Brain Pickings

Posts Tagged ‘history’

10 APRIL, 2012

C. S. Lewis’s Advice to Children on Duty and the Three Kinds of Things Anyone Need Ever Do

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“Most of us need the crutch at times; but of course it’s idiotic to use the crutch when our own legs can do the journey on their own!”

As if one needed another reason to have a soft spot for beloved writer C. S. Lewis: He received many fan letters from children, mostly after the publication of The Chronicles of Narnia, and answered many of them. In fact, he didn’t just answer them; his correspondence with young readers, collected in C. S. Lewis: Letters to Children, was full of tremendous generosity, compassion, and wholeheartedness — and subtle, timeless wisdom.

In a letter to a girl named Sarah, dated April 3, 1949, Lewis writes:

Remember that there are only three kinds of things anyone need ever do. (1) Things we ought to do (2) Things we’ve got to do (3) Things we like doing. I say this because some people seem to spend so much of their time doing things for none of the three reasons, things like reading books they don’t like because other people read them. Things you ought to do are things like doing one’s school work or being nice to people. Things one has got to do are things like dressing and undressing, or household shopping. Things one likes doing — but of course I don’t know what you like. Perhaps you’ll write and tell me one day.

Nearly a decade later, in a letter dated July 18, 1957, Lewis revisit the subject of duty’s false deities with another little girl, Joan:

A perfect man wd. never act from a sense of duty; he’d always want the right thing more than the wrong one. Duty is only a substitute for love (of God and of other people), like a crutch, which is a substitute for a leg. Most of us need the crutch at times; but of course it’s idiotic to use the crutch when our own legs (or own loves, tastes, habits etc) can do the journey on their own!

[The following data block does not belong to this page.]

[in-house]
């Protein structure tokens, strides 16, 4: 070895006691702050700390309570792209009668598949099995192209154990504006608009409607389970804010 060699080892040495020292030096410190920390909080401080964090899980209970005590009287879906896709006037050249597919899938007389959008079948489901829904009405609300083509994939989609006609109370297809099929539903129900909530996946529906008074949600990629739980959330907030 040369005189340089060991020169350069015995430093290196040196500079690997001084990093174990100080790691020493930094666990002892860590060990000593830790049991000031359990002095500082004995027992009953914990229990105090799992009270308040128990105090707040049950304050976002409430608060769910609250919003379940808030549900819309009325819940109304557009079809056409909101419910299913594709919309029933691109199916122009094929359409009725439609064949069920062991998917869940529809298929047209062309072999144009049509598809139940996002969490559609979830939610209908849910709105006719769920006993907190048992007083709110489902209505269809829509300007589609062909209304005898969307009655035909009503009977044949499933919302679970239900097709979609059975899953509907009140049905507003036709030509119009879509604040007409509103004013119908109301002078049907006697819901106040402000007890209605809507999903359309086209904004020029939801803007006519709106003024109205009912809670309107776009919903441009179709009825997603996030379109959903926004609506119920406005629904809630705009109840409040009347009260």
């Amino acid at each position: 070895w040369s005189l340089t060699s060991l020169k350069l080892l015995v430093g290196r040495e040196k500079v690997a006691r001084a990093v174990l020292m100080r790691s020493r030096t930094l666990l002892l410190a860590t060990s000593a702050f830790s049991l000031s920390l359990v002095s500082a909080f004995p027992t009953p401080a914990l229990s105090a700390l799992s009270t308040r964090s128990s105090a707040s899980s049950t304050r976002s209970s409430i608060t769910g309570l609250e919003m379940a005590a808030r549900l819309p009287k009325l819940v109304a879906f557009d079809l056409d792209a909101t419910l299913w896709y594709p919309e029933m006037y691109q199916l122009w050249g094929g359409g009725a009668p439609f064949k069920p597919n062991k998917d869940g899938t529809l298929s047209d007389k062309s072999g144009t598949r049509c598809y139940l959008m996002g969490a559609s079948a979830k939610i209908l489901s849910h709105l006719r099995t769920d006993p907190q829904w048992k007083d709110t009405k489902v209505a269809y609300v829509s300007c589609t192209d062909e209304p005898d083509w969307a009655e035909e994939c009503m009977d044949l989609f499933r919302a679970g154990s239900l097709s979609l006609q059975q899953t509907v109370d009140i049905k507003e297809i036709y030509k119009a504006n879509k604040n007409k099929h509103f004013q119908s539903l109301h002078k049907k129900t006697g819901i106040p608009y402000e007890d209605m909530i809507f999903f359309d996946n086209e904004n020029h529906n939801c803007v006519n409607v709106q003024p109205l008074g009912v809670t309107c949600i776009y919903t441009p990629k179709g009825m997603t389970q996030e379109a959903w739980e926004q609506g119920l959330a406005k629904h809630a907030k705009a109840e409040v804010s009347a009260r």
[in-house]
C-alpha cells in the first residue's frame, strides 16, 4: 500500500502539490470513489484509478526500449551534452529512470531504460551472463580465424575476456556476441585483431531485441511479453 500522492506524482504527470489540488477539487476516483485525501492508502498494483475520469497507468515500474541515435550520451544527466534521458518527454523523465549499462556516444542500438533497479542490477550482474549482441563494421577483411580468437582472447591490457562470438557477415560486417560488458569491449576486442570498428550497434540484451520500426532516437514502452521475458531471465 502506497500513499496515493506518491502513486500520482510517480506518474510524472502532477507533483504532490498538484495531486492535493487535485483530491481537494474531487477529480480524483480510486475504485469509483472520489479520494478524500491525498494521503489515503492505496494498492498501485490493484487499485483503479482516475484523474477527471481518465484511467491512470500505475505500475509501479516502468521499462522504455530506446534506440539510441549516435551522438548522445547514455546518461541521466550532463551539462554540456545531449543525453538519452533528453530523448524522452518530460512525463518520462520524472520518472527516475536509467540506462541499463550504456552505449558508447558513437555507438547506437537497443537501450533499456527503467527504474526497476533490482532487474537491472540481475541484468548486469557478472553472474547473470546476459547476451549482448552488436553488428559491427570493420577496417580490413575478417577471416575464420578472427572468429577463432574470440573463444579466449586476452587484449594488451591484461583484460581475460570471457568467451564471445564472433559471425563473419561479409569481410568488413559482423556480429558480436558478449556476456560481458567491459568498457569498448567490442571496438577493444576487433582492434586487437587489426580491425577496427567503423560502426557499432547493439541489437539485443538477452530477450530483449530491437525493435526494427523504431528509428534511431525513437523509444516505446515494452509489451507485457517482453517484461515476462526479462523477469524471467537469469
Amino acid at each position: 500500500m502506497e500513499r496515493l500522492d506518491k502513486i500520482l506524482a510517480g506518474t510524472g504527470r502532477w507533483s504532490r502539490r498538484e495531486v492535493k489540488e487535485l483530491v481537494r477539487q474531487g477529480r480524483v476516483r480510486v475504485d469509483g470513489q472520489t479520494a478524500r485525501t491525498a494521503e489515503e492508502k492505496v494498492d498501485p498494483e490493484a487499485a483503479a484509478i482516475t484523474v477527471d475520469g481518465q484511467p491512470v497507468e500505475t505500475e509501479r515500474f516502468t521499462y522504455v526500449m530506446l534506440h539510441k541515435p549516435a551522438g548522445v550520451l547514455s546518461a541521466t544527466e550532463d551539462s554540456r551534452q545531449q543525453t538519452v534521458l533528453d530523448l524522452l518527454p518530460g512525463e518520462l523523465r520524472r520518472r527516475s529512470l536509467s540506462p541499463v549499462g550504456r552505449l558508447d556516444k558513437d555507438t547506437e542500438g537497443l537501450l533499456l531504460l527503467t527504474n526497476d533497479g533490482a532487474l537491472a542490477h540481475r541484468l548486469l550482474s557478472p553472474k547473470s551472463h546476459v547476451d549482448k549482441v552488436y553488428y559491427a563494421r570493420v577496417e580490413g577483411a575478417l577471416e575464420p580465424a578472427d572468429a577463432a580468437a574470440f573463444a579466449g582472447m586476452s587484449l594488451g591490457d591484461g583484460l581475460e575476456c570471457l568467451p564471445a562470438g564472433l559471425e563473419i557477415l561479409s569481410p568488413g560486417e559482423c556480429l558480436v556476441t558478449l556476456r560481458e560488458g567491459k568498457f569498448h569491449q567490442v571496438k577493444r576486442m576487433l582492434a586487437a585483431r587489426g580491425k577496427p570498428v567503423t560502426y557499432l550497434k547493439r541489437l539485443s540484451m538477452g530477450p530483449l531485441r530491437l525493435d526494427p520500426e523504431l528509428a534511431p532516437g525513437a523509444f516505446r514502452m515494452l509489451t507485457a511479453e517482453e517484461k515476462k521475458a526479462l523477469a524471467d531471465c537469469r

(It must be the week for sage advice to little girls from cultural icons.)

This caution against duty eclipsing your authentic drives is a fine addition to the discussion of how to find your purpose and do what you love.

Also in C. S. Lewis: Letters to Children you’ll find Lewis’s 5 tips on writing, originally intended for little ones, but surprisingly useful — needed, even — reminders for any grown-up writer.

Letters of Note

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10 APRIL, 2012

A Glorious Enterprise: The Making of American Science

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The institution is conceived for the purposes of rational, free, literary and scientific conversation… We meet also to compare the advances of the sciences in the rest of the world with our own… We are lovers of science.

So began the story of a small group of amateur scientists, who gathered in an equally small apartment on the corner of Second and Market streets in Philadelphia one chilly Saturday evening on January 25, 1812, several blocks away from a rival group — the American Philosophical Society, founded by Benjamin Franklin some seventy years prior. Our heroes had been excluded from APS for “social reasons” — immigrants and self-made men, they had been shunned by the APS, a place for the socially prominent American gentry. But, passionate in their love for science and natural history, they remained undeterred and on March 21 of the same year they named their gathering the “Academy of Natural Sciences of Philadelphia,” which stands today as the oldest natural history museum in the Western Hemisphere.

To celebrate the 200th anniversary of the Academy, University of Pennsylvania Press at my alma mater has published A Glorious Enterprise: The Academy of Natural Sciences of Philadelphia and the Making of American Science (public library) — a magnificent, epic tome that tells in 464 lavishly illustrated pages, weighing in at nearly 10 pounds and over a foot tall, the story of the Academy and its quest to acquire and disseminate knowledge of the natural world.